The Bunong people are fighting for their future
The indigenous community of the Bunong is affected by land grabbing by international rubber companies. The loss of their land forces the Bunong to settle down and give up their traditional cultivation method. Our partner organisation BIPA (Bunong Indigenous People Association) has discovered in organic farming an alternative type of agriculture that allows the farmers to cultivate the small amount of land that remains to them more profitably. In addition to securing their livelihood, organic farming encourages the Bunong to work together again and thus strengthens their community.
Photo report about the project in Cambodia
Singeab Kleok Keo is convinced of organic farming. At a village meeting she speaks about the opportunities that organic farming offers for the future. Singeab has been a long-time supporter of BIPA and is an important link between BIPA and the village communities.
Singeab is 30 years old and has four children. Her father has supported the Bunong community during the Vietnam War, the Khmer Rouge and the Vietnamese occupation and Singeab also wants to fight for the future of the Bunong.
Singeab has learned at BIPA how to produce biological compost. She distributes it around her young pepper plants. She and her husband own a pepper field where they grow organic pepper and they are part owners of a rice field where several families work together.
Sometimes Singeab helps her husband on the rice field. But mostly she stays in the village with the children and takes care of the pepper plants.
The women from Singeab’s family have a special task: they are responsible for the rice spirits. In order to ask for a good harvest, Singeab performs an elaborate ceremony in the rice field. The relationship to the spiritual world is of great importance for the Bunong and the respect for nature is omnipresent since according to their belief the spirits live in the land.
Bewildered, the Bunong have to watch how more and more forest is destroyed. Valuable trees are brought out of the forest with large machines.
Neth Prak is deeply worried about the desperate situation of his community. Therefore, he has founded an association (BIPA) that is committed to the future of the Bunong. Besides securing the livelihood of the Bunong, organic agriculture is also a way to peace. The land problem fuels conflicts within the community. Organic farming brings the Bunong back to working together.
In their belief the world of spirits and ancestors is firmly connected with the forest. This graveyard is located in a small piece of forest that has not yet fallen victim to the land grabbing.
Next to the monoculture plantations, new settlements are being built where the workers of the rubber companies live.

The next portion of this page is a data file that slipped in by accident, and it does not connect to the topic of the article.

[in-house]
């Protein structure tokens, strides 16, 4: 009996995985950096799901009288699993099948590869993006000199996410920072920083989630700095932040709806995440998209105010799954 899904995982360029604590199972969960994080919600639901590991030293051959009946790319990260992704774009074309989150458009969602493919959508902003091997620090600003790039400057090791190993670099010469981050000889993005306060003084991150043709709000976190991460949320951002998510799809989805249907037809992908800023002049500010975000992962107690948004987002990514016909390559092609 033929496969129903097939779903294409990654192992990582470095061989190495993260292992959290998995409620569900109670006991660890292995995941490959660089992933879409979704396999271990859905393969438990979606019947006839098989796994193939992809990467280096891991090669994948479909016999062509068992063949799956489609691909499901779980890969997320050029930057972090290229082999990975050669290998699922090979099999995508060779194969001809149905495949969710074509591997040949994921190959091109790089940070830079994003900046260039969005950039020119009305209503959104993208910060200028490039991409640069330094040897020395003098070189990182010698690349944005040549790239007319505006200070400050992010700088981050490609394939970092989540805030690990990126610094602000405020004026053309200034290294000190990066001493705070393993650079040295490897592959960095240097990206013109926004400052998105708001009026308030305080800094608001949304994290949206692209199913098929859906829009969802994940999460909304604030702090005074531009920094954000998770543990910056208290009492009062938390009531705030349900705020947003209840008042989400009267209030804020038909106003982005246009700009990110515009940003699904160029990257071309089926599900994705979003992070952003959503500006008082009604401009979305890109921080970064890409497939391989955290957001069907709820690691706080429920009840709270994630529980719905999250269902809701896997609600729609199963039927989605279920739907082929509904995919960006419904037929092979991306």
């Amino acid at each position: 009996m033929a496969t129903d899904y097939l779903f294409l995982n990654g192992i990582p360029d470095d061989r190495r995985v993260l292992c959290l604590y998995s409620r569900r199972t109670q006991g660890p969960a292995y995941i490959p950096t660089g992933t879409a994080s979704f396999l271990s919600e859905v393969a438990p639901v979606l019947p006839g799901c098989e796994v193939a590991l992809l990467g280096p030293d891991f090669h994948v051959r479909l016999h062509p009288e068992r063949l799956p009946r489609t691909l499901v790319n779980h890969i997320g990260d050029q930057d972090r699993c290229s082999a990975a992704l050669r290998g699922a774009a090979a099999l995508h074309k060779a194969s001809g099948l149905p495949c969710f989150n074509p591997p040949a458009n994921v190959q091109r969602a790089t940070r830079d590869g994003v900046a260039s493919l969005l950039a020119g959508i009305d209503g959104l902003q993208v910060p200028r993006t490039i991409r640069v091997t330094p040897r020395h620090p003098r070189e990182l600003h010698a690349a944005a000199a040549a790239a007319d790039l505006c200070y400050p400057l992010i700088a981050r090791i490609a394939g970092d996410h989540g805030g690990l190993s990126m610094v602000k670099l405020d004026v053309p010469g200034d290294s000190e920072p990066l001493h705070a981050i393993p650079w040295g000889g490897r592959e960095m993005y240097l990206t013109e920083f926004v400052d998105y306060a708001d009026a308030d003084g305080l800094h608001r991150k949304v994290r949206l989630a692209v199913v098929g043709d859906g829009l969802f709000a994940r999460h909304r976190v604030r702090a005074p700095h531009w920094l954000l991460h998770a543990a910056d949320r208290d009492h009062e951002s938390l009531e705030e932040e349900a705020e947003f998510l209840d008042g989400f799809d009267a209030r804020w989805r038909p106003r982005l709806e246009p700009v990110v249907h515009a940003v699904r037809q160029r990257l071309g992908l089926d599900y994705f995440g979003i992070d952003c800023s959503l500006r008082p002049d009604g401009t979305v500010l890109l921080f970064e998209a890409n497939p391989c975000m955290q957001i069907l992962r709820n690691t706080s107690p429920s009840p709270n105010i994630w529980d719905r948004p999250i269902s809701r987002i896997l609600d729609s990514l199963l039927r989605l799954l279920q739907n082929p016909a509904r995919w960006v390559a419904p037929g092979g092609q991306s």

Neth regularly visits the families at home and talks to them. This farmer has recently started planting Sacha Inchi. He talks to Neth about natural pesticides.
Nhong Prak and Ming Chuy are employed by BIPA. They advise the farmers in technical know-how. In organic farming the indigenous people have found an alternative method of cultivation to secure their livelihood as well as confidence and hope for their community.
Ming and Nhong ride their motorcycles from house to house and demonstrate methods of organic agriculture to the farming families in seven villages.
Kros Sok (left) has learned how to produce organic fertilizer with BIPA. His village community jointly cultivates a pepper field with 600 pepper plants. The profit is divided among all the farmers and used e.g. for school fees or hospital costs. The vegetable field next to it is also community land and its produce belongs to everyone who works on it.
This elderly woman is being advised by BIPA how to grow organic vegetable at home. She also plants a lot of garlic, which she loves.
Pokhat Seav is a “fertilizer pioneer”: he produces a liquid fertilizer from a mixture of pumpkin, papaya and buffalo manure with human urine, which has a good effect on his pepper plants. At the beginning, the neighbours were making fun of Pokhat. Today nobody laughs about his fertilizer invention, because Pokhat’s pepper plants are growing excellently.
Neth Prak in the garden of a farmer who has planted Sacha Inchi for the first time on the advice of BIPA. Neth regularly visits the farming families at home and exchanges ideas with them.
Neth talks to a farmer about the current state of the land rights claims that he represents against the companies. The Bunong trust Neth because he takes their concerns seriously and keeps his promises. They respect him as a mediator within their community and as a representative of the Bunong in the official talks with the rubber companies.
The farmers from the surrounding villages regularly gather in the office of BIPA. Here, important topics as for example cultivation practices and the marketing of products such as avocado, pepper and Sacha Inchi are discussed.
Many Bunong grow pepper today, which they can sell well. This gives them security in their vulnerable situation due to the land loss. However, they must continue to diversify their agricultural cultivation. BIPA therefore grows a variety of seedlings that are sold to the farmers at an affordable price.